Oregon-based coffee chain Dutch Bros (BROS) tumbled sharply on Friday, taking a breather after a breathtaking post-initial public offering (IPO) that saw the stock post double-digit gains two days in a row.
After pricing earlier this week at $23 per share, Dutch Bros came to market on Wednesday at a higher-than-expected $32.50 and soared as high as 71% intraday.
The stock continued its surge Thursday, but dropped by over 11% in Friday's trade, but hovered near $43 per share, suggesting investors have faith the brand can go toe-to-toe with competitors like Starbucks (SBUX), Dunkin' and Tim Hortons (QSR).
President and CEO Joth Ricci told Yahoo Finance Live that the IPO was "culmination of 30 years of hard work by thousands and thousands of employees and people across the western half of the U.S. that have really built Dutch Bros."
The company was founded 1992 by brothers Dane and Travis Boersma as a single pushcart with a double-head espresso machine in Grants Pass, Oregon.
As of June 30th, 2021, it has 471 locations across 11 states including Oregon, Washington, California, Idaho, Arizona, Nevada and Colorado. CEO Joth Ricci believes discipline growth put the 30-year old company in good positioning for this public debut.
"We've been a very disciplined growth company from the beginning," Ricci added. The company intends to make its way to the east coast in time with the intention to be "somewhere on the eastern seaboard in the next maybe three, four years."
In 2020, Dutch Bros reported $327.4 million dollars in revenue, compared to $186.0 million in 2018. The company also saw same-stores sales up 2 percent in 2020 despite the impact of the COVID-19 pandemic on the restaurant industry.
According to the company's S-1 filing, as of June 30, there are 264 franchised shops, with 207 being company-operated. Back in 2008, the company made the decision to step selling franchises to anyone outside the existing Dutch Bros system, and grow using leaders within its franchise partners.
Now the company plans to accelerate that decision with long-term potential of at least 4,000 Dutch Bros locations in the United States.
"Over the last three years, we really accelerated our company-owned shops, we're almost at about 45% company-owned now and 55% franchise and most of our new locations in the future are going to be company owned," Ricci noted.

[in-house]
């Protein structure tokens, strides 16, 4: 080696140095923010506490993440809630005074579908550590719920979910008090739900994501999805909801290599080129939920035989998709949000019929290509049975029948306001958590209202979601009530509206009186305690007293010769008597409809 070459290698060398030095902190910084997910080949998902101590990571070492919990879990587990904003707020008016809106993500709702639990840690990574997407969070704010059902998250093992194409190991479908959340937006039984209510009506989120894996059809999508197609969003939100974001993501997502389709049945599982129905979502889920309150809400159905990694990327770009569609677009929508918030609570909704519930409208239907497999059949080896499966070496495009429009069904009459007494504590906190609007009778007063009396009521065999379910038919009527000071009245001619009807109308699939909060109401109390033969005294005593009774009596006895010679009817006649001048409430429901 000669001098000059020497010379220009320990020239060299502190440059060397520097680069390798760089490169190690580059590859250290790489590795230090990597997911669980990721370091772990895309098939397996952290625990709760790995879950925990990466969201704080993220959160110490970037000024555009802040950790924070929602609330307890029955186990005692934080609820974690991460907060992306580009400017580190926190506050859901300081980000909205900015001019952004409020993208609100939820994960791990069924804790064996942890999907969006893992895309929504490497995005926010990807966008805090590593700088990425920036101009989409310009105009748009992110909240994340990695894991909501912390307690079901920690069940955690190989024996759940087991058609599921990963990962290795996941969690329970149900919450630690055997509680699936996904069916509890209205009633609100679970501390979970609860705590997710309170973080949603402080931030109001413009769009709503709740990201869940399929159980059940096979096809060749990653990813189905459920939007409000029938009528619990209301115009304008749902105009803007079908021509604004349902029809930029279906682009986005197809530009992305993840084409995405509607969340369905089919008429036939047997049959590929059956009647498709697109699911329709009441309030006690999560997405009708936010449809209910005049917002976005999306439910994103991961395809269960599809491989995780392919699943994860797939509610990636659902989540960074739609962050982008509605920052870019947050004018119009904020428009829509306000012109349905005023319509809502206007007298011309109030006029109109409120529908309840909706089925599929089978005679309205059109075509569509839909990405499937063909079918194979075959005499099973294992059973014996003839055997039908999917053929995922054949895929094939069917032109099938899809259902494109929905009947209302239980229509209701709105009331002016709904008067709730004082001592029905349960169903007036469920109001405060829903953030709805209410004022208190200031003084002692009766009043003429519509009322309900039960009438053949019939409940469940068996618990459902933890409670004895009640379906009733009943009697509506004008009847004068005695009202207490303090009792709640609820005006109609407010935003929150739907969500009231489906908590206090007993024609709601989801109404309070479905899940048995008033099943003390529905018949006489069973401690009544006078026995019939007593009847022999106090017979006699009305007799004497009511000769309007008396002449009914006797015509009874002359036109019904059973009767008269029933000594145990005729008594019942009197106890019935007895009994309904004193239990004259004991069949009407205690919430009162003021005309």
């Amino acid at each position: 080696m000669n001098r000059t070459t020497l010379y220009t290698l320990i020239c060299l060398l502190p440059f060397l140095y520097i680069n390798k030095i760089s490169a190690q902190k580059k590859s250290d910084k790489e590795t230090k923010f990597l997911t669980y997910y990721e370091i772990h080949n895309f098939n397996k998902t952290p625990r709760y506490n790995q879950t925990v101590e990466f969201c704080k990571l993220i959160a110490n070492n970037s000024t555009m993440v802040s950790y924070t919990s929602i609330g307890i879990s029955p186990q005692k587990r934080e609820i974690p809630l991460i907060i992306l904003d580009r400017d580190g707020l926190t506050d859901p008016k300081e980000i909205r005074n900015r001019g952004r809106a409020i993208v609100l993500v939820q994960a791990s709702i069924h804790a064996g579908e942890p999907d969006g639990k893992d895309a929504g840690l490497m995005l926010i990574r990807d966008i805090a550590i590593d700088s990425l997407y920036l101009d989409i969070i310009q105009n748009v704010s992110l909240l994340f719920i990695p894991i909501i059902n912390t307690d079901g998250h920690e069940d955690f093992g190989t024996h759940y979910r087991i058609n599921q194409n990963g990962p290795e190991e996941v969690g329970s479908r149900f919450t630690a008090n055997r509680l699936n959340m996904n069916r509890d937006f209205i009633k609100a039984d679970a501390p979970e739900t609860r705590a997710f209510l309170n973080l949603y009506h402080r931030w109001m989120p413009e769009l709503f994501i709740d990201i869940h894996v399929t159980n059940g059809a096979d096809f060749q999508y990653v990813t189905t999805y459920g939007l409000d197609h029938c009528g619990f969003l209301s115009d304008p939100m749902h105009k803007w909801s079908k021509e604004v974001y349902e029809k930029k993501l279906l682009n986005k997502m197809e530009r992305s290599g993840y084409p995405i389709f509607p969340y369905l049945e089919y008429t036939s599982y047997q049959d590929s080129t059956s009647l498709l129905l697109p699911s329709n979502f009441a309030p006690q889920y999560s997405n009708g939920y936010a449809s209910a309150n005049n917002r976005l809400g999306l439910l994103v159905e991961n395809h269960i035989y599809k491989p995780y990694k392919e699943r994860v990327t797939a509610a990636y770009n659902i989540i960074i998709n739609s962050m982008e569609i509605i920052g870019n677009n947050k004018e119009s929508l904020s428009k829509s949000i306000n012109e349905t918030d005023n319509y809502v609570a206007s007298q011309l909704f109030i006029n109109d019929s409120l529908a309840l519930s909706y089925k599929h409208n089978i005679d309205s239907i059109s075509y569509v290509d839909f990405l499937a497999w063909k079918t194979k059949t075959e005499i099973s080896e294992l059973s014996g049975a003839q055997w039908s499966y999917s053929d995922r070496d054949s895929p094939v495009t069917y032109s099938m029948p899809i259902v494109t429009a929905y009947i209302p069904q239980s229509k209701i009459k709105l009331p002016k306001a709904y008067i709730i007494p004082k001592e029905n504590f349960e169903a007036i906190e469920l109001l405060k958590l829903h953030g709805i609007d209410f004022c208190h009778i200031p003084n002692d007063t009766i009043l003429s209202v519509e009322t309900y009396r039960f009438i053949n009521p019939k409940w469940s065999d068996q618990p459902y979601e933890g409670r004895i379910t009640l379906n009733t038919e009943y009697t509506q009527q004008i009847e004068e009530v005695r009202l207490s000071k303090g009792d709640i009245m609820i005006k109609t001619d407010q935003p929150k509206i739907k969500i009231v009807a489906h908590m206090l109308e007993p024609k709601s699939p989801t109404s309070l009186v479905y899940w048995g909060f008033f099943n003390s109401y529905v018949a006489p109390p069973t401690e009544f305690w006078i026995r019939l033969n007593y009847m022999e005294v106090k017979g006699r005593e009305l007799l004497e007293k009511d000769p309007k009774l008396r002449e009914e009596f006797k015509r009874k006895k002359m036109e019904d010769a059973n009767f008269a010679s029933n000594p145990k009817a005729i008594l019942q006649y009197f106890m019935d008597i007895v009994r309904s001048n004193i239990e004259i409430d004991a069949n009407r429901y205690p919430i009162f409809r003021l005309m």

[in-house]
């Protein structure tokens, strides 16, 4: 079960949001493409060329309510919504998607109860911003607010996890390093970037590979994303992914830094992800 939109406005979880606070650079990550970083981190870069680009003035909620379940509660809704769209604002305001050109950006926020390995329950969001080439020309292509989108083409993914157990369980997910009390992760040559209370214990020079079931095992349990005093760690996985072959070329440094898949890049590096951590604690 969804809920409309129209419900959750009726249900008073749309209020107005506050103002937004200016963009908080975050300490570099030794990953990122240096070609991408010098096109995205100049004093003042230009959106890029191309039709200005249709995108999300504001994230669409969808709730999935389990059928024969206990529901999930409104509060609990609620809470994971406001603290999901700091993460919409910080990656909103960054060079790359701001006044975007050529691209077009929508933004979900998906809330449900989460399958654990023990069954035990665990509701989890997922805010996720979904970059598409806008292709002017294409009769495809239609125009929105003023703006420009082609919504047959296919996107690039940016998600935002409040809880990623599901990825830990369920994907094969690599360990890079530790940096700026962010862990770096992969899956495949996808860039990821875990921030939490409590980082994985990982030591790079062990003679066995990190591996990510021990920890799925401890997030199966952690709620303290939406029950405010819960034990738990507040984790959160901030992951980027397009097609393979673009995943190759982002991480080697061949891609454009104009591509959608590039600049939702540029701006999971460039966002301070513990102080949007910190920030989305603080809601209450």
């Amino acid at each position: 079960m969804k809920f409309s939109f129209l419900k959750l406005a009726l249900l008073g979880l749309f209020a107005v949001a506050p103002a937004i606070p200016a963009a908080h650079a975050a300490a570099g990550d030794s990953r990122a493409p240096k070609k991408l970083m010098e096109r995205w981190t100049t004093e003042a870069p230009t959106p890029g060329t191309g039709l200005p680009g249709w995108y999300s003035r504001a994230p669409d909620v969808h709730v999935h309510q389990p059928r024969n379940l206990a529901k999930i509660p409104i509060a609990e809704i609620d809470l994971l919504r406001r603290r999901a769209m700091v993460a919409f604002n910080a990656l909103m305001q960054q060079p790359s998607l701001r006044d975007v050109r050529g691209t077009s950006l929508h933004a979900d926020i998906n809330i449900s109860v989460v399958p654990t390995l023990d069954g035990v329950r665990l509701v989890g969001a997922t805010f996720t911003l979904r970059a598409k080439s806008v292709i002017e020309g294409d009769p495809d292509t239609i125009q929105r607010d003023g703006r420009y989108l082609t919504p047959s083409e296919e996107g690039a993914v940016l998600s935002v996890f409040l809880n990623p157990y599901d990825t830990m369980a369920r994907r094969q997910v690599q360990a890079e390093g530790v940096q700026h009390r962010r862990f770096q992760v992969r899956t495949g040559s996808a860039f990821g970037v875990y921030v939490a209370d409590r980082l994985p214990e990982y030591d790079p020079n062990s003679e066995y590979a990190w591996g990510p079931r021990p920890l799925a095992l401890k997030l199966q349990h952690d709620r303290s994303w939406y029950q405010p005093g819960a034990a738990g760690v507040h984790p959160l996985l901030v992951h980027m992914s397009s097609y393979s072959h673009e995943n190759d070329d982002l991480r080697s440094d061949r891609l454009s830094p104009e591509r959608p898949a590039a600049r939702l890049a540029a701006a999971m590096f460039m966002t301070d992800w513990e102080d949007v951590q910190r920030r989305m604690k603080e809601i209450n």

However, as fast food chains and franchises get hit by labor and food shortages, Ricci believes the company is still in a good position. He said the company went from "kind of a great situation in hiring to good" amid the worker crunch.
"We haven't had the challenges that we've seen other people have and and as long as we keep our culture...we focus on our people, we focus on the chemistry that we have within our stands, and delivering that service...we feel like we're in a pretty good place on the labor end," he added.
And Dutch Bros isn't just coffee. Unique to the brand is its Blue Rebel energy drink, which comes in an assortment of flavors like Electric Berry, Aftershock, Shark Attack, Double Rainbro and Peach. Customers can customize it themselves in a slushy type drink or as "straight up" energy.
Ricci believes "the customization of what we do with energy" provides a "really a unique proposition" for the company. Back in 2012, the company also debuted 8.4 oz cans that are currently available at drive-thrus.
However, the brand may have eyes on competing energy drinks like Red Bull and Monster, according to Ricci, as it weighs seeking shelf space in stores.
"When you think about you know what happens in convenience stores and grocery stores and how broad the Red Bull, Monster and the category that those companies have created...I think there continues to be a great opportunity for us in energy," Ricci added.
Brooke DiPalma is a producer and reporter for Yahoo Finance. Follow her on Twitter at @BrookeDiPalma or email her at firstname.lastname@example.org.